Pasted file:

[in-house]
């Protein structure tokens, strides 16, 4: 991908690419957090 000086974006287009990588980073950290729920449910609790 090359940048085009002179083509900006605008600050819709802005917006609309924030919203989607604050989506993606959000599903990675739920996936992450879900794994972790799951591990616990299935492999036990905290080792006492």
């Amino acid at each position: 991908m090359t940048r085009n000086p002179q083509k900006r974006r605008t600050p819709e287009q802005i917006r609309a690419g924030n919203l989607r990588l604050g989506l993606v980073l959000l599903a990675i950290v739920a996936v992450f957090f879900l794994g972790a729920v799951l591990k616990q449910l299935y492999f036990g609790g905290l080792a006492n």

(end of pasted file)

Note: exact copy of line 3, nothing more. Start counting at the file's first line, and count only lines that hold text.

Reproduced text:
């Amino acid at each position: 991908m090359t940048r085009n000086p002179q083509k900006r974006r605008t600050p819709e287009q802005i917006r609309a690419g924030n919203l989607r990588l604050g989506l993606v980073l959000l599903a990675i950290v739920a996936v992450f957090f879900l794994g972790a729920v799951l591990k616990q449910l299935y492999f036990g609790g905290l080792a006492n």